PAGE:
Seizure trampled rights, church tells court
Lawyers for members of the Church of God ask the judge to reject
nearly all evidence.
By JONATHAN SHER, Free Press Reporter
ST THOMAS -- Family and Children's Services trampled on the
rights of an Aylmer family when it seized seven children, the
parents' lawyers argued yesterday.
A trial that some thought would examine practices of Aylmer's
Church of God and the limits of corporal punishment, will first
address issues that could change the balance between the social
agency and parents accused of abuse.
The parents' lawyers argued the court should toss out virtually
all evidence because of the way it was collected.
Their argument was opposed by lawyers for the children and the
agency, the latter saying such a move would place abused children
at the mercy of their abusers.
"You are relegating the child to being a chattel to be used by
the parents as they see fit," said agency lawyer Alfred Mamo.
While the agency is seeking protection for the children, it is no
longer asking the court to remove them from their home. Instead,
the agency asked the court to order 12 months of supervision and
conditions that would include a ban on corporal punishment.
Opening statements were brief because of a publication ban.
Justice Eleanor Schnall ruled she'll hear all evidence before
deciding what, if any of it, will be made public. Media can
attend the trial, but can only report scant details about who
testified and the general nature of testimony.
The ban was opposed by the social agency, whose lawyer compared
it to a "veil of secrecy." The public should scrutinize the acts
of the agency and the family, Mamo said.
Supporting a full ban were lawyers for the children and the
parents, the latter doing so even though the church has long
claimed the parents wanted publicity.
[emphasis mine, see comment below -ed]
As recently as December, Aylmer Pastor Henry Hildebrandt posted
the following appeal for publicity on a Web site that espouses
"It is obvious that a matter of this magnitude deserves public
attention. It has been a continuous appeal by this family to the
church that this matter be publicized."
While lawyers were barred from speaking of the alleged facts
yesterday, they were permitted to lay out legal issues.
Many issues were triggered by the event that brought the family
and church on to the international stage -- on July 4, 2001,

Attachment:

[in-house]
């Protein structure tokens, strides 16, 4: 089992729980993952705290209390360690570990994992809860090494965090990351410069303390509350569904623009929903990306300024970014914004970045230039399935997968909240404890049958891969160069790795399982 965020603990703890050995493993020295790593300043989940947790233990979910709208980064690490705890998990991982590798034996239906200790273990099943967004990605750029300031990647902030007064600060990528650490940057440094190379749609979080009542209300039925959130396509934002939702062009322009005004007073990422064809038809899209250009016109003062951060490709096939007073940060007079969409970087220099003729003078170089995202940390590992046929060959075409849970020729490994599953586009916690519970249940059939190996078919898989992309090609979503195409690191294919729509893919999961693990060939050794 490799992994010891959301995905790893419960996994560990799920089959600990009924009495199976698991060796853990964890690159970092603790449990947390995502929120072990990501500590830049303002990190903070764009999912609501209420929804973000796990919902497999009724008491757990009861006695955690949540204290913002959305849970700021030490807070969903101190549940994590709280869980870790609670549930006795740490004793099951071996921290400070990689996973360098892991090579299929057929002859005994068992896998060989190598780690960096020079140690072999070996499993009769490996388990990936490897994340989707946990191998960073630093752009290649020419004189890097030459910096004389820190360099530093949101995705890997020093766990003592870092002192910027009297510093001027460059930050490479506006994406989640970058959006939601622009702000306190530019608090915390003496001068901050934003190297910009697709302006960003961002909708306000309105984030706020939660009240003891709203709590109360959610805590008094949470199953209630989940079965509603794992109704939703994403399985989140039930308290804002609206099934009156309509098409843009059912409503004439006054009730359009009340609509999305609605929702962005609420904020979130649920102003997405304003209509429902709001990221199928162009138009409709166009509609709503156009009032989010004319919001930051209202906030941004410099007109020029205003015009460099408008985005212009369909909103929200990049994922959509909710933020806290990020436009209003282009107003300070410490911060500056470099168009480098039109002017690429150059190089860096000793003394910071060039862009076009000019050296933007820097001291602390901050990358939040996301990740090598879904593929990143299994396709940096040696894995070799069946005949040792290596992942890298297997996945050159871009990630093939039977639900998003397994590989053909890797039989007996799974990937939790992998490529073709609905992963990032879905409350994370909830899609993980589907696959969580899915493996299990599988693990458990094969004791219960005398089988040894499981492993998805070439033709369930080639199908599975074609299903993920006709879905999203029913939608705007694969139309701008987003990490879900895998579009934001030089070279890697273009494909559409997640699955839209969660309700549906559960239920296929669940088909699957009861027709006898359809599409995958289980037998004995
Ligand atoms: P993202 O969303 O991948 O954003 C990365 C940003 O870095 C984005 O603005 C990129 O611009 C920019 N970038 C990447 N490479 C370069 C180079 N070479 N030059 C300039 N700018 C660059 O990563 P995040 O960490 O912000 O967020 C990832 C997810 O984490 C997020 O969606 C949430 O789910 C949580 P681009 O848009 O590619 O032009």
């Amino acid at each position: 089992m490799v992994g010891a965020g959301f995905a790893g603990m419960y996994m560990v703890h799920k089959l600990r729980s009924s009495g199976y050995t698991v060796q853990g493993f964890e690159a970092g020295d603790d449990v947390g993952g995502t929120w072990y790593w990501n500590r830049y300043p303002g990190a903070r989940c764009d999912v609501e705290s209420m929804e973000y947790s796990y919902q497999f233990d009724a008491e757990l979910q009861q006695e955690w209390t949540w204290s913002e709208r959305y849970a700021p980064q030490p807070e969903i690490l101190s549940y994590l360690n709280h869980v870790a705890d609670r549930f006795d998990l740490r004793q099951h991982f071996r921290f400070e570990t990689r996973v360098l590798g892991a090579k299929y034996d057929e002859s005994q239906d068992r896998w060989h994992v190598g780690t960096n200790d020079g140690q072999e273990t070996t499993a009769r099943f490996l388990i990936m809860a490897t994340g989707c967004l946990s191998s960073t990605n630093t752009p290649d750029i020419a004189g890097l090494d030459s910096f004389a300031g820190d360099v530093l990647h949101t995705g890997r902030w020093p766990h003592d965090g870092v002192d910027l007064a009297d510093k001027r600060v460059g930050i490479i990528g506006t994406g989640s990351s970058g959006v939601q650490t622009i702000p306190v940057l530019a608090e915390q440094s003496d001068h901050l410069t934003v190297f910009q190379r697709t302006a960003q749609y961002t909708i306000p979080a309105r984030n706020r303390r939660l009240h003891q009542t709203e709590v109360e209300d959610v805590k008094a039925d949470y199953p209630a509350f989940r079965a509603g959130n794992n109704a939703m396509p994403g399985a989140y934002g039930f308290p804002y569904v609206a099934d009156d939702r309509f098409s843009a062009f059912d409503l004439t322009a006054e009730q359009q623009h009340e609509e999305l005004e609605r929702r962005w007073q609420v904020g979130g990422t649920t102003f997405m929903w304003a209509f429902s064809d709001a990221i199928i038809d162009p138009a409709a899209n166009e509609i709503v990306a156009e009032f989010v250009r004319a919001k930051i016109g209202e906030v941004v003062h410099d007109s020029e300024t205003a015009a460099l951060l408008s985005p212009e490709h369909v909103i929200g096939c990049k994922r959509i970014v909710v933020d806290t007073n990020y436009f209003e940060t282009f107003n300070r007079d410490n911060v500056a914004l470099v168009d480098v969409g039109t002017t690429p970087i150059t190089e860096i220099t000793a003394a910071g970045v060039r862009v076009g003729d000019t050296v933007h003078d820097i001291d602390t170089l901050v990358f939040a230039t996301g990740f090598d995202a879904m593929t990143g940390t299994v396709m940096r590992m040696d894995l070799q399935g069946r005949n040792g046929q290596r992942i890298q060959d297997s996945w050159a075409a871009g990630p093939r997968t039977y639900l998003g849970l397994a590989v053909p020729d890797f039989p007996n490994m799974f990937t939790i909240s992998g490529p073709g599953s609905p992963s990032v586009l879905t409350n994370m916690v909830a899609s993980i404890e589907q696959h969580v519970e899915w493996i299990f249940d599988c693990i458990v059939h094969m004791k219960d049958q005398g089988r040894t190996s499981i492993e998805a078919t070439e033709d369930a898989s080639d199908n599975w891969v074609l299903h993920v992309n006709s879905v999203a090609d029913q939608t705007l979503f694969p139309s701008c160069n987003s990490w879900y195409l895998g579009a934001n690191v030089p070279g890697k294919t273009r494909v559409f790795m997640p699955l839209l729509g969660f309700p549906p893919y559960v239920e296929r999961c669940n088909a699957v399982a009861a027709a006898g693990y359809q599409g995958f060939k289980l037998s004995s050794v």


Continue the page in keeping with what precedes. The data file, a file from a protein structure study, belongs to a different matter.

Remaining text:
police and the agency, confronted by church members, removed the
children from their home. They were returned July 26, 2001,
pending the end of the case.
Mamo outlined many of the legal issues:
- Did the child agency act legally when it seized the children?
- Does the agency have the right to ask questions of parents in
an abuse investigation, and can the agency draw a negative
inference if the parents refuse to reply?
- When parents allegedly abuse a child, must they consent before
their child can be questioned by the agency?
- After the agency apprehends children, can it interview them
without parental permission? Should statements by parents or
children after apprehension be admissible?
- Can parents refuse to file documents or provide answers to
questions that would incriminate them?
- If the agency apprehends children in a questionable way, must
the court exclude evidence of abuse that is gained as a result?
Mamo made clear the agency is seeking to protect the children
from what it deems excessive corporal punishment. "Children who
are hit with an object need to be protected," Mamo said.
The issue of medical neglect will play a supporting role, he
The question of a ban was argued Monday, but not allowed to be
published until after yesterday's proceedings.
"It is undisputed that this case has gained a notoriety through
no fault of the children," Schnall said in her ruling.
Comment on article by case observer
The publication ban is not what it sounds like it in the newspaper. This is what it is saying: Don't report any parts of the evidence until
everything has been heard.
I think it is a good idea. But the reporters are allowed to report on a daily basis regarding the proceedings.
I think the way it is right now is in the best interest of the family.
Jonathan Sher is in my opinion a very unbalanced reporter, to say the least.